Masking in Autistic Women; The Ultimate Performance
Rita Hayworth famously said, “Every man I knew went to bed with Gilda and woke up with me”, in reference to her famous character in the movie Gilda. Was it their pre-conception of her, their fantasy or was it her actions and behaviour which saw them imagine her as Gilda, only to wake up in the cold of day and see Rita?
Acting takes many guises. People make careers out of pretending to be other people and we pay to watch them on stage, on television and in the movies. It is an artform. For some this skill comes naturally, but for others, it is something which is perfected over years of practice. We act in everyday life too. In job interviews, we portray the most professional capable versions of ourselves. We are a team player, work well on our own initiative and love to skip lunch and stay late. On first dates, we are often playing the best or perhaps a less than accurate version of ourselves. We profess to love puppies, cooking, cleaning and generally being anything that our ideal partner will want in hopes of a second date. Slowly but surely the act fades and the real person emerges.
Masking is the ultimate dramatic performance. It sees individuals take on the persona they feel is acceptable, warranted, appropriate or desirable. While it is not exclusively displayed by autistic individuals, it is almost expected to be seen in autistic females and is part of the difficulty identifying women and girls. Why is this so widely demonstrated by females on spectrum? How do we see behind the mask? What are the repercussions of a life lead in virtual costume?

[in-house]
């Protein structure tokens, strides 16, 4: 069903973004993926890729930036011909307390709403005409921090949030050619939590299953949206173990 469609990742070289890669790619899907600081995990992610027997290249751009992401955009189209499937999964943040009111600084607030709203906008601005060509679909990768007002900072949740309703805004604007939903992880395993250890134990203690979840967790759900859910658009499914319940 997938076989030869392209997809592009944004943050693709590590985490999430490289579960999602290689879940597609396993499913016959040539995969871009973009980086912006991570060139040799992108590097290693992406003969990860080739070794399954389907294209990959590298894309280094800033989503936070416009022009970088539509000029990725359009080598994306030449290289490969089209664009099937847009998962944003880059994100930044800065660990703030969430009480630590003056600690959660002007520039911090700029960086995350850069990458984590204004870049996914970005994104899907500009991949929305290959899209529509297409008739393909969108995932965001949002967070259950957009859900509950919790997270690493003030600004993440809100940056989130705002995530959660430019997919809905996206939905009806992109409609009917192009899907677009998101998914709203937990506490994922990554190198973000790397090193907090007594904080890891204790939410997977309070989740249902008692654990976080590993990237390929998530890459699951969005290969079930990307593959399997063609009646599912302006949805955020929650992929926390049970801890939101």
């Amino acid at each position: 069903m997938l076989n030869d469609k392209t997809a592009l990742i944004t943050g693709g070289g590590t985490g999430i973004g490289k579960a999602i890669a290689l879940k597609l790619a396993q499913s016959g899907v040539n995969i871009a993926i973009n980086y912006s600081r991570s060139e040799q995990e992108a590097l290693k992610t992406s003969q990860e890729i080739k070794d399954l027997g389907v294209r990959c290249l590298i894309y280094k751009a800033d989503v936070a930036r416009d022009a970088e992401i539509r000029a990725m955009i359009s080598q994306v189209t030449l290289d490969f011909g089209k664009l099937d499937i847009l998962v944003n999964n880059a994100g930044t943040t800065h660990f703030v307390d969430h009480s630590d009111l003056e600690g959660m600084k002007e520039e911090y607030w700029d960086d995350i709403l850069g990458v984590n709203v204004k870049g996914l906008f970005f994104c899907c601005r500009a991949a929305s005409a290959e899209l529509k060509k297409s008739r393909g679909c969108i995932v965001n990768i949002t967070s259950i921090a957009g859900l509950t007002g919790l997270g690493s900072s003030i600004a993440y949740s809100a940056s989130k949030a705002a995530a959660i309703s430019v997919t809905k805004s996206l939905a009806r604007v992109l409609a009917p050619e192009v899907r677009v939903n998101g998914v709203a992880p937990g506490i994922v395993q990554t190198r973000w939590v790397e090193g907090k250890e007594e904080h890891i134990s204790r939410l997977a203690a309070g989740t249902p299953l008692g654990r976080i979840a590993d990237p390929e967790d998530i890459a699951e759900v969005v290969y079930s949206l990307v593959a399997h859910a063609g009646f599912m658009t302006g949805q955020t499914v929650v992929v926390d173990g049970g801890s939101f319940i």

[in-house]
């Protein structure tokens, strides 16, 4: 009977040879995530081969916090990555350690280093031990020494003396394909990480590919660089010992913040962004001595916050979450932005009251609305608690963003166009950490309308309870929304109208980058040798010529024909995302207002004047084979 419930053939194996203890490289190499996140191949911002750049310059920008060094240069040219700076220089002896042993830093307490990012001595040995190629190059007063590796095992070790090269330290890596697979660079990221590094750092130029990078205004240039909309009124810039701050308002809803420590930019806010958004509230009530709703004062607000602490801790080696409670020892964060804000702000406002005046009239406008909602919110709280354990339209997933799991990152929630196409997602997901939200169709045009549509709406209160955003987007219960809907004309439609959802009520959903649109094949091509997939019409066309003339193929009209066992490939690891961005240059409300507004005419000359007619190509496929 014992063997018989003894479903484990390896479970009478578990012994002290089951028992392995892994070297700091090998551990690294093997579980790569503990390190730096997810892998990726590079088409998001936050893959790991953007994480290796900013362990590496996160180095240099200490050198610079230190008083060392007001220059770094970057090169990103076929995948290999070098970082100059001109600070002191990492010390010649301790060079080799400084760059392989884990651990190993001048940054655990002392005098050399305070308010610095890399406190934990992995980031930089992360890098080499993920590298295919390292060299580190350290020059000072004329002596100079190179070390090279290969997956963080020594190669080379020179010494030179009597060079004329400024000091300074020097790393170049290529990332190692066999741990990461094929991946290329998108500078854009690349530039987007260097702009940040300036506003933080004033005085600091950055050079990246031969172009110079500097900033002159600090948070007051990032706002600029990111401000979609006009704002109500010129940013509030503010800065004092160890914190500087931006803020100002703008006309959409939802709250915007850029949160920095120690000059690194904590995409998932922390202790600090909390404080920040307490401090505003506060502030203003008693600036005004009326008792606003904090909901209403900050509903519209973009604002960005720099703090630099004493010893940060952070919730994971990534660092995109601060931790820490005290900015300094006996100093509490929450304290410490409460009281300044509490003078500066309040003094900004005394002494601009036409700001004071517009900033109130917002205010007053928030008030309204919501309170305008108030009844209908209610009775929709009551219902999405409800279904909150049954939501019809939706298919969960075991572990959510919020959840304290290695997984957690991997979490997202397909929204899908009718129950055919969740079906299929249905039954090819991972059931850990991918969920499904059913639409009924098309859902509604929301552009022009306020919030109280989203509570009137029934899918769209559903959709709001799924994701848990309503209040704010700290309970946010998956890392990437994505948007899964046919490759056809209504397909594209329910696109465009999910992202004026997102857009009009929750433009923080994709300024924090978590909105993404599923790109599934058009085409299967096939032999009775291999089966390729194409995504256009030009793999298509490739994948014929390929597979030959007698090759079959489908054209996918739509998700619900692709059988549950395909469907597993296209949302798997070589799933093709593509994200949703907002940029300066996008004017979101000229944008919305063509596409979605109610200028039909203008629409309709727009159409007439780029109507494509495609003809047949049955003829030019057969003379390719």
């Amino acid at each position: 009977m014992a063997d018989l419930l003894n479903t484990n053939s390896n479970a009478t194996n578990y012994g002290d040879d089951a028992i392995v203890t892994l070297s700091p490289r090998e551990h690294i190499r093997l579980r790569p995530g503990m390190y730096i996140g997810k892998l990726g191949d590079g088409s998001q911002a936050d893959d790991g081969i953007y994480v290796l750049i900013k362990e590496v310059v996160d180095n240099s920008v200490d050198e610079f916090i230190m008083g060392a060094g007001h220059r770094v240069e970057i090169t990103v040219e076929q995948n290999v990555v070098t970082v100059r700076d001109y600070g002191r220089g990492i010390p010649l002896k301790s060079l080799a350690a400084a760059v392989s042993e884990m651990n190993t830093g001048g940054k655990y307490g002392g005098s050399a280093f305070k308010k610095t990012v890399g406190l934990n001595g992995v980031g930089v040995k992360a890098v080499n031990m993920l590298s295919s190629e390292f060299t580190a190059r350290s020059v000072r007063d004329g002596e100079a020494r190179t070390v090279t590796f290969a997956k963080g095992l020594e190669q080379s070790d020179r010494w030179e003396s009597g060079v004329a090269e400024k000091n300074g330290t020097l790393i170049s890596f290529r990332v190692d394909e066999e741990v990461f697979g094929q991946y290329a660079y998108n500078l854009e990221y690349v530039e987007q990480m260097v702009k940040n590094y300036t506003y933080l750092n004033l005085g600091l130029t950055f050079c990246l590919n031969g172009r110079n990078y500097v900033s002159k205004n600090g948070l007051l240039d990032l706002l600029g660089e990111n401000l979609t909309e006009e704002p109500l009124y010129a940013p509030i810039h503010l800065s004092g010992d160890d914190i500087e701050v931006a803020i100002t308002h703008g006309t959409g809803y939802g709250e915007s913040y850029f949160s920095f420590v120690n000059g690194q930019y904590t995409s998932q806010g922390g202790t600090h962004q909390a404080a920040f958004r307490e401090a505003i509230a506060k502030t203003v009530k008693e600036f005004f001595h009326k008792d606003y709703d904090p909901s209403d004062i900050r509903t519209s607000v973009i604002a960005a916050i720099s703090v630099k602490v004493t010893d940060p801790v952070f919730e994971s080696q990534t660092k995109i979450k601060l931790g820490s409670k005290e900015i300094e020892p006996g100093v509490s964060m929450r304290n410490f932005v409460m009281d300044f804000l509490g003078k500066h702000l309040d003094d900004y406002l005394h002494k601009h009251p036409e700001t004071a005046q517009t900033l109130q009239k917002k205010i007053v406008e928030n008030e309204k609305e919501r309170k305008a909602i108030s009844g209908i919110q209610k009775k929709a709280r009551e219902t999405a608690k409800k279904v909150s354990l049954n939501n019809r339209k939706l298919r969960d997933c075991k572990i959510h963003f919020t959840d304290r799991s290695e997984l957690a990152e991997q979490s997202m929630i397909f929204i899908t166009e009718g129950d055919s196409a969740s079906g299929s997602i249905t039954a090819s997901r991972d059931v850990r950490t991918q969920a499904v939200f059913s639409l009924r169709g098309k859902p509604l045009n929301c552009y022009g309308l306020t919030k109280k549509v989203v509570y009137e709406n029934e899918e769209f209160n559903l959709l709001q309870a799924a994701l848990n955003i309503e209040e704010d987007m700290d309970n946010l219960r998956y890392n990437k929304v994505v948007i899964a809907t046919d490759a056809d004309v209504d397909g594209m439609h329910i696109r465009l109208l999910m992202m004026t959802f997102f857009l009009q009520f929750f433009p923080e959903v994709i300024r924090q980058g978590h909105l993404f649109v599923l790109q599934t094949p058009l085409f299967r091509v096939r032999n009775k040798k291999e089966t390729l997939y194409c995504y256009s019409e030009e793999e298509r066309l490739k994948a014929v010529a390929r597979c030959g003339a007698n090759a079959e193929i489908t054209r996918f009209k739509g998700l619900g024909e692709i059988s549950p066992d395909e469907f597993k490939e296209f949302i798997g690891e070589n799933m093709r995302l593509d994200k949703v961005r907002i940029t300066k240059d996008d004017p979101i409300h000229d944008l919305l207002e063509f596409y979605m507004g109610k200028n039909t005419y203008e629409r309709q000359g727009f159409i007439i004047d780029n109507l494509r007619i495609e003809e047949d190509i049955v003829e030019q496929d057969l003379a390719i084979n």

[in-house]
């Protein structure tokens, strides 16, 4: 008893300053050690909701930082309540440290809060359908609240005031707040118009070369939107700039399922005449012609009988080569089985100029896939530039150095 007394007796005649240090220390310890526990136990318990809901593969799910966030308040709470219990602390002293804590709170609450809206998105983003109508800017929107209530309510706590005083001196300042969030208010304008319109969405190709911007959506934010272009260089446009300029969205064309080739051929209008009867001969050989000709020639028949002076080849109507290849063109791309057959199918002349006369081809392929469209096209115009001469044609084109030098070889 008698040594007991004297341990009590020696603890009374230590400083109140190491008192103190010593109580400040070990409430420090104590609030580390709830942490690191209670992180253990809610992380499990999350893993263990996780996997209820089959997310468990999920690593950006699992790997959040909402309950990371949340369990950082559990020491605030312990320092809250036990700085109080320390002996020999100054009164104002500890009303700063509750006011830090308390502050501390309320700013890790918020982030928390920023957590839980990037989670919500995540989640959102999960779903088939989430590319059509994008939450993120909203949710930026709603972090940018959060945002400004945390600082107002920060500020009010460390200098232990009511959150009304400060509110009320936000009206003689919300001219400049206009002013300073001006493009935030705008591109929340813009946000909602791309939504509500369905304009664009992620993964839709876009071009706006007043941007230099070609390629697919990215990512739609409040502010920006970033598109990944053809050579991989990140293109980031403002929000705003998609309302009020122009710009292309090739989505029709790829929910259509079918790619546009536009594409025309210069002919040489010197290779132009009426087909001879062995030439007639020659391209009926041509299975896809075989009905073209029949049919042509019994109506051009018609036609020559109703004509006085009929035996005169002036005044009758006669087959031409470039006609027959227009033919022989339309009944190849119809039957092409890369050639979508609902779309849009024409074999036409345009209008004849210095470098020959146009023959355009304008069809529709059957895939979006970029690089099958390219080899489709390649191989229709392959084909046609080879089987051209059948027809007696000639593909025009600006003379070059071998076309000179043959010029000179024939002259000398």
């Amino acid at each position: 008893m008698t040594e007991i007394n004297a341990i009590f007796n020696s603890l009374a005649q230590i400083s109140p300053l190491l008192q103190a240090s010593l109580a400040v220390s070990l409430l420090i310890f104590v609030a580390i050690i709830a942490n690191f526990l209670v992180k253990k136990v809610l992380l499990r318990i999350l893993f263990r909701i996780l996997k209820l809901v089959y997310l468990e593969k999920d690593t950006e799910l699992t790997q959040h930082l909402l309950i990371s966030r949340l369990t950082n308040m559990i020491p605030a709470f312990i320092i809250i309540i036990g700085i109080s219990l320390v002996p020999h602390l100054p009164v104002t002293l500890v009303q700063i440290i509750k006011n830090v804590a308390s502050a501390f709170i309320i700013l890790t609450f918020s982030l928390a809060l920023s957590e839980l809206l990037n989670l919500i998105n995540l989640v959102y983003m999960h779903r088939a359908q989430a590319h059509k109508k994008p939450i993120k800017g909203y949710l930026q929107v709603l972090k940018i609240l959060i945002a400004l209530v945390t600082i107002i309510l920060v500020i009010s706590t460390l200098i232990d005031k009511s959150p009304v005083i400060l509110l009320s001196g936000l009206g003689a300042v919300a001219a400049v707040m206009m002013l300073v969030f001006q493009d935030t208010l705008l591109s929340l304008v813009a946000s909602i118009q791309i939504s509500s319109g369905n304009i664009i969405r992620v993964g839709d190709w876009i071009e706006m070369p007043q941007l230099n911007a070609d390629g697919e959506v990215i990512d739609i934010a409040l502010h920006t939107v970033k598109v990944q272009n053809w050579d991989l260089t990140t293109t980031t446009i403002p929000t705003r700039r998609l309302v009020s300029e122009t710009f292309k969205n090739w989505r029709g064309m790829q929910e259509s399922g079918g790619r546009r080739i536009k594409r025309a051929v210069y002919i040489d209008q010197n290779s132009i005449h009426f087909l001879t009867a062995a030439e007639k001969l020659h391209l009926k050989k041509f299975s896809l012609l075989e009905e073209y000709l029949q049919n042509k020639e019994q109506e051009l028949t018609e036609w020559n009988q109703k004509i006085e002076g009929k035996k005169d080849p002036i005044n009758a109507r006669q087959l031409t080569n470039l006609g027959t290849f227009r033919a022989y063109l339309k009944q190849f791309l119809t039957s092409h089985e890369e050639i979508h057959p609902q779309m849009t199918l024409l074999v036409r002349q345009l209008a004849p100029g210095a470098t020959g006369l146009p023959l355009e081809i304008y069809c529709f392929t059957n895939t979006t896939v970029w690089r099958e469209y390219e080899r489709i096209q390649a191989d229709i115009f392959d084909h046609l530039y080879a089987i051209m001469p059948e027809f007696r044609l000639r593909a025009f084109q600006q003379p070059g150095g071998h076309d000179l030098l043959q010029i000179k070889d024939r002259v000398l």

If you are not familiar with masking, in simple terms it is putting on a metaphorical mask in order to alter people’s perspective of you. While wearing this mask every movement, every response, every comment is choreographed and shaped to keep up the guise and halt any suspicion or recognition of difference. The mental energy taken to keep up this fictional persona is extensive, and it is for this reason that autistic burnout is so common. ‘Autistic burnout’ is the intense physical, mental or emotional exhaustion, often accompanied by a loss of skills, that some autistic adults experience. Many autistic people say it results mainly from the cumulative effect of having to navigate a world that is designed for neurotypical people, but masking must be considered as part of this navigation. It is akin to trying to act French or Japanese when you really cannot fully understand the culture or speak the language, yet your performance is Oscar worthy. But how do we know if someone is masking?
In order to ascertain if masking behaviour is present, we first need to understand what behaviours constitute masking. We have already acknowledged mimicking of behaviour of others, usually those which the person deems to be socially proficient. What other behaviours are exhibited by those who mask?
Individuals who engage in masking will often spend time practicing conversations before they are called for. They will practice comments, questions and reactions. While this may be common when preparing for an interview or a big meeting in work, it is not so typical when preparing to pick up the post from your postman or when purchasing a pint of milk in your local shop.
They will also hide behaviours which they feel may be socially undesirable i.e. self-stimulatory behaviour (stimming) as this behaviour can make them stand out and appear odd or different to the average individual who does not understand the function of the behaviour. Hiding stims may make the person appear fidgety or as if they are anxious, but they may also develop more socially acceptable versions of their stims, like hair twirling, fidgeting with jewellery, biting nails or biting the inside of their cheek.